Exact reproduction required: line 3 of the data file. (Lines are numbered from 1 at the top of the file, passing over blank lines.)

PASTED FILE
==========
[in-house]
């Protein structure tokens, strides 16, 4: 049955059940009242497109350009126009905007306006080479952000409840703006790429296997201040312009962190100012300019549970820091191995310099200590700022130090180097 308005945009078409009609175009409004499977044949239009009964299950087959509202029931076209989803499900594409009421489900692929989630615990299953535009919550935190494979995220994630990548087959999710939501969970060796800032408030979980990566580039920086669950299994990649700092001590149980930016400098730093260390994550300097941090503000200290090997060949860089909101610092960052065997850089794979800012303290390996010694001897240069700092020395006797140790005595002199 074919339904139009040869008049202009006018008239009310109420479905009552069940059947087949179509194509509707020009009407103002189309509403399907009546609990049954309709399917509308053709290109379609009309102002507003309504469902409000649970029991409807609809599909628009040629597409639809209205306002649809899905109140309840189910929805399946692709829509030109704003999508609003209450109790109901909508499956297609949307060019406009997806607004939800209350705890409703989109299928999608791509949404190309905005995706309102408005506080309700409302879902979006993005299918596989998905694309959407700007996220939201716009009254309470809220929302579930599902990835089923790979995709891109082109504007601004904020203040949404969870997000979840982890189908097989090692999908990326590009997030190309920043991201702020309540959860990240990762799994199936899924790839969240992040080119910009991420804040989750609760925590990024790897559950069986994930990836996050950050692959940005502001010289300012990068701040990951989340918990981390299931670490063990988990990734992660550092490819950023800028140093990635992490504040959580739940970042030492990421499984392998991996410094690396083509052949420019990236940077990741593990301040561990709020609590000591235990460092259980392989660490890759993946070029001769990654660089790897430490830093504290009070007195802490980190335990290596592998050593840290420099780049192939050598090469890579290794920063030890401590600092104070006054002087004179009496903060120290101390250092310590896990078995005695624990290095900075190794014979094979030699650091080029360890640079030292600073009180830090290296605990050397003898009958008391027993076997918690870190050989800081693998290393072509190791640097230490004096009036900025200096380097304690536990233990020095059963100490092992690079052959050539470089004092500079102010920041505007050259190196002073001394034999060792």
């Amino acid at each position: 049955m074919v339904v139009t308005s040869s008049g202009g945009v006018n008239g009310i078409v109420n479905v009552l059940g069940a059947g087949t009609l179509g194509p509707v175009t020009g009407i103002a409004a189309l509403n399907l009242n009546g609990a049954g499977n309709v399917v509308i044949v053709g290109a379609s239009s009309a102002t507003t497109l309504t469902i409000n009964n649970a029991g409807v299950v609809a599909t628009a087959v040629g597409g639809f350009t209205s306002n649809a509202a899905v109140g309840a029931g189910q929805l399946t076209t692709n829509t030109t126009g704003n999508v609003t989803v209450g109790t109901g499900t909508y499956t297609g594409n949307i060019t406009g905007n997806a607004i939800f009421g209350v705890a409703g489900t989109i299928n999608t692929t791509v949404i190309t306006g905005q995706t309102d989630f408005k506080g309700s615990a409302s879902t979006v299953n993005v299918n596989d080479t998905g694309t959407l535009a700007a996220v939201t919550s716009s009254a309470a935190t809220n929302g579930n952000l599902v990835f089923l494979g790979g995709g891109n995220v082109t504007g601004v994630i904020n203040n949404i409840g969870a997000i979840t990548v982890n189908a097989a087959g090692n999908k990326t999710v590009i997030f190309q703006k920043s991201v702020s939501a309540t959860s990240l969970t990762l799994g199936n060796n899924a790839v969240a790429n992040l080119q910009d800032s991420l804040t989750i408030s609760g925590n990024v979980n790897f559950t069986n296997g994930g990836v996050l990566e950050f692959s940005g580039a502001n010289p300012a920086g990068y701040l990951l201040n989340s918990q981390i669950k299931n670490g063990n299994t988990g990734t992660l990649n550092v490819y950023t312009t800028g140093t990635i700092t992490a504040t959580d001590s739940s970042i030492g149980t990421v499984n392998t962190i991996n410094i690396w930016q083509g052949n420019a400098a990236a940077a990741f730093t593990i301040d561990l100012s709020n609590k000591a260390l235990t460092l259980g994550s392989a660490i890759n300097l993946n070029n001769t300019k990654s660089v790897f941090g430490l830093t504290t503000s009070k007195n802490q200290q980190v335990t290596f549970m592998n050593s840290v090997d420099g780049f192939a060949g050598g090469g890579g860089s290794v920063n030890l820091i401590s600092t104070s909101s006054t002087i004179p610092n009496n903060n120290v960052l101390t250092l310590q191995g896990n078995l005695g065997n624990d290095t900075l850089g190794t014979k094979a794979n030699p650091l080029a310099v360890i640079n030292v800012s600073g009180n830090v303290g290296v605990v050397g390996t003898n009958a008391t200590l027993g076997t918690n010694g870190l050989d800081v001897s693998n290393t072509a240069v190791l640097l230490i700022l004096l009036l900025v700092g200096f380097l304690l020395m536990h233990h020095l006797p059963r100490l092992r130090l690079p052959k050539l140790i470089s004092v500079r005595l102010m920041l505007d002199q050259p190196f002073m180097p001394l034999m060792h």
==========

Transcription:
């Amino acid at each position: 049955m074919v339904v139009t308005s040869s008049g202009g945009v006018n008239g009310i078409v109420n479905v009552l059940g069940a059947g087949t009609l179509g194509p509707v175009t020009g009407i103002a409004a189309l509403n399907l009242n009546g609990a049954g499977n309709v399917v509308i044949v053709g290109a379609s239009s009309a102002t507003t497109l309504t469902i409000n009964n649970a029991g409807v299950v609809a599909t628009a087959v040629g597409g639809f350009t209205s306002n649809a509202a899905v109140g309840a029931g189910q929805l399946t076209t692709n829509t030109t126009g704003n999508v609003t989803v209450g109790t109901g499900t909508y499956t297609g594409n949307i060019t406009g905007n997806a607004i939800f009421g209350v705890a409703g489900t989109i299928n999608t692929t791509v949404i190309t306006g905005q995706t309102d989630f408005k506080g309700s615990a409302s879902t979006v299953n993005v299918n596989d080479t998905g694309t959407l535009a700007a996220v939201t919550s716009s009254a309470a935190t809220n929302g579930n952000l599902v990835f089923l494979g790979g995709g891109n995220v082109t504007g601004v994630i904020n203040n949404i409840g969870a997000i979840t990548v982890n189908a097989a087959g090692n999908k990326t999710v590009i997030f190309q703006k920043s991201v702020s939501a309540t959860s990240l969970t990762l799994g199936n060796n899924a790839v969240a790429n992040l080119q910009d800032s991420l804040t989750i408030s609760g925590n990024v979980n790897f559950t069986n296997g994930g990836v996050l990566e950050f692959s940005g580039a502001n010289p300012a920086g990068y701040l990951l201040n989340s918990q981390i669950k299931n670490g063990n299994t988990g990734t992660l990649n550092v490819y950023t312009t800028g140093t990635i700092t992490a504040t959580d001590s739940s970042i030492g149980t990421v499984n392998t962190i991996n410094i690396w930016q083509g052949n420019a400098a990236a940077a990741f730093t593990i301040d561990l100012s709020n609590k000591a260390l235990t460092l259980g994550s392989a660490i890759n300097l993946n070029n001769t300019k990654s660089v790897f941090g430490l830093t504290t503000s009070k007195n802490q200290q980190v335990t290596f549970m592998n050593s840290v090997d420099g780049f192939a060949g050598g090469g890579g860089s290794v920063n030890l820091i401590s600092t104070s909101s006054t002087i004179p610092n009496n903060n120290v960052l101390t250092l310590q191995g896990n078995l005695g065997n624990d290095t900075l850089g190794t014979k094979a794979n030699p650091l080029a310099v360890i640079n030292v800012s600073g009180n830090v303290g290296v605990v050397g390996t003898n009958a008391t200590l027993g076997t918690n010694g870190l050989d800081v001897s693998n290393t072509a240069v190791l640097l230490i700022l004096l009036l900025v700092g200096f380097l304690l020395m536990h233990h020095l006797p059963r100490l092992r130090l690079p052959k050539l140790i470089s004092v500079r005595l102010m920041l505007d002199q050259p190196f002073m180097p001394l034999m060792h």